New Delhi: Nineteen new ministers have been inducted into Prime Minister Narendra Modi’s cabinet. In multiple interviews published on the morning of the swearing-in, the prime minister has claimed that the expansion of the cabinet is meant to fast-track governance. However, most political observers view the reshuffle as a palliative exercise aimed at specific caste and community groups in the context of crucial assembly elections scheduled for next year.
The Bharatiya Janata Party, which aims to wrest the largest state in terms of electoral constituencies, Uttar Pradesh, and hold on to Gujarat for the fifth consecutive time, has chosen to bring five Dalits (Ramdas Athavale, Krishna Raj, Ramesh Chandrappa, Ajay Tamata, Arjun Meghwal), two adivasis (Jaswantsinh Bhabhor, Fagan Kulaste), and a sizeable section of OBC leaders in the union council of ministers. The move is significant as for a while now the party has been trying to forge an improbable Dalit-OBC-Adivasi alliance under its leadership in various constituencies of these two states.
These communities are significant also in the sense that a large section of these unprivileged groups have been reeling under the twin pressures of rising food prices and an employment crisis. The last two years of the Modi government has seen a violent agitation by Patidars (Patels) in Gujarat and unrest among Dalits and adivasis in many regions across north India.
BJP president Amit Shah, who has been making frequent trips to UP to micro-manage the campaign, has clearly indicated by his choice of leaders that the party is going for caste and community groups which come across as ‘floating’ between different parties in previous elections. A few months ago, he appointed the low profile leader Keshav Prasad Maurya as the state president. Mauryas are the second biggest OBC community in UP after the Yadavs. Some estimates suggest that they constitute a little more than 10% of the state’s population. In its bid to form an alternative OBC alliance, Modi has also included the OBC leader Anupriya Singh Patel, a Kurmi leader from its ally, Apna Dal. Apna Dal commands a significant support of the Kurmis in eastern UP. Alienating the Yadavs from OBC politics has been prime on the BJP’s agenda.
Similarly, the party is also targeting the non-Jatav Dalit groups, keeping in mind that Jatavs form the core base of the Mayawati-led Bahujan Samaj Party. The Dalits, who form around 19% of the state’s electorate, have largely voted for the BSP but the BJP aims to capitalise upon the growing perception among some Dalit groups that Jatavs rule the roost in the BSP.
In the past, the BJP has seen some degree of success among Dalit groups like the Valmikis, Pasis, Dhobi, Dom etc. The BJP aims to consolidate this alliance in its favour as most other parties rely on their traditional support. Congress, on the other hand, looks like it will have a Brahmin face leading the UP campaign. The faultlines in UP politics have always been on caste and community divisions, with each party trying to mark its own territory. The BJP’s strategy is to clearly break the existing caste and community equations, and communal polarisation has been one of its primary tactics to do so, as the concocted Kairana ‘Hindu exodus’ story recently exposed.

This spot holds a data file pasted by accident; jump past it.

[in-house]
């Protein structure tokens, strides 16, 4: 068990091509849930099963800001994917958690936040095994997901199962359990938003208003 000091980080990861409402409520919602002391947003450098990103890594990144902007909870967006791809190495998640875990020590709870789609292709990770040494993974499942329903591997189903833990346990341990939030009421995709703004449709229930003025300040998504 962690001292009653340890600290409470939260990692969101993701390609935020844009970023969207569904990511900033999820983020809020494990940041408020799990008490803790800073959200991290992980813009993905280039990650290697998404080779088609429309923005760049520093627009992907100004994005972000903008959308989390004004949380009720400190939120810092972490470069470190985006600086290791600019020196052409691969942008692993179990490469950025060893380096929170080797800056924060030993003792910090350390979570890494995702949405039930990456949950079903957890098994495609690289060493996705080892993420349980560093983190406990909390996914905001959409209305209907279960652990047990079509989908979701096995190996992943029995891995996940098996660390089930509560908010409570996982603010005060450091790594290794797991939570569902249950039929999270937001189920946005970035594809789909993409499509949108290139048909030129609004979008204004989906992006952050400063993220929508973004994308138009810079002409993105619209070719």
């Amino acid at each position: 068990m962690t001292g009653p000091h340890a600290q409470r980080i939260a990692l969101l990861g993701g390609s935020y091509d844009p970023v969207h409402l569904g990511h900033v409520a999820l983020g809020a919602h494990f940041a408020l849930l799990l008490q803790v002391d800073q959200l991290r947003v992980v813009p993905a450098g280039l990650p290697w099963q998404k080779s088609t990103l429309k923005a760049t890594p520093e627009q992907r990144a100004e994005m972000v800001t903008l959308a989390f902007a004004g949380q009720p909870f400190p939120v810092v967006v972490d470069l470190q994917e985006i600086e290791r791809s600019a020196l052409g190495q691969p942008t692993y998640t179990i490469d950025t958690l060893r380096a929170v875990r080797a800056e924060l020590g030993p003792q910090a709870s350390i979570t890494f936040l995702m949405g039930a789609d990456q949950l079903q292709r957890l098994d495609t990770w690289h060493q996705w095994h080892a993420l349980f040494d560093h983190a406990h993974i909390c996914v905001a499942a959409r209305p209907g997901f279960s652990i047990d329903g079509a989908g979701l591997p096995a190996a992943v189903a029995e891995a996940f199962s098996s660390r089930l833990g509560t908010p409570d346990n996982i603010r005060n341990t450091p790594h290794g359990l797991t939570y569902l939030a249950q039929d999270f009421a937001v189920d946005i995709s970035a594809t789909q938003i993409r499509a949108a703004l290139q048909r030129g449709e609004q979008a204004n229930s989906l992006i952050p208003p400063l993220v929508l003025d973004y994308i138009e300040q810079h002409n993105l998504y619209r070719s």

Gujarat is poll-bound too
The inclusion of OBC leaders – Purushottam Rupala (Khushwaha) and Mansukh Mandaviya (Patidar) – in the union cabinet clearly indicates the BJP’s growing anxieties in Gujarat. The violent Patidar agitation last year in the state had rocked the Anandiben Patel government’s boat. The repressive way in which the state government handled the agitation led to widespread disillusionment, with a sizeable section of OBCs turning against her. The inclusion of two OBC leaders, therefore, is seen as the party trying to reach out to these communities.
Alongside, the BJP has also been careful enough to include a known tribal face from the state – Jaswant Singh Bhabhor. According to sources in the party, Modi and Shah have specifically instructed the Gujarat unit of the party to step up their work in the tribal areas of south and west Gujarat.
A majority of Jats in Rajasthan, Haryana, and Western UP had voted for the BJP in the 2014 general elections. But in the past two years, the Jats have been agitating against the central government over a variety of issues – the two most important being their demand for reservation and increased central support for the sugarcane crop. The choice of Manohar Lal Khattar, a non-Jat, as the Haryana CM has also been one of their perpetual complaints against the Modi government. The inclusion of a Jat in the Union Cabinet – C.R. Chaudhary – also sends a positive message to the Jats.
Call it a reshuffle or expansion, the Tuesday morning exercise is only a round-about way to mollify especially those who had voted for the BJP in 2014 but have been showing signs of dissent of late. None of the ministers sworn in today has any previous positive track record of governance. So the idea that the expansion is to energise the government is a nothing but a misplaced explanation. Electoral tactics based upon caste and community fault lines seem to be the main agenda behind the ‘expansion.’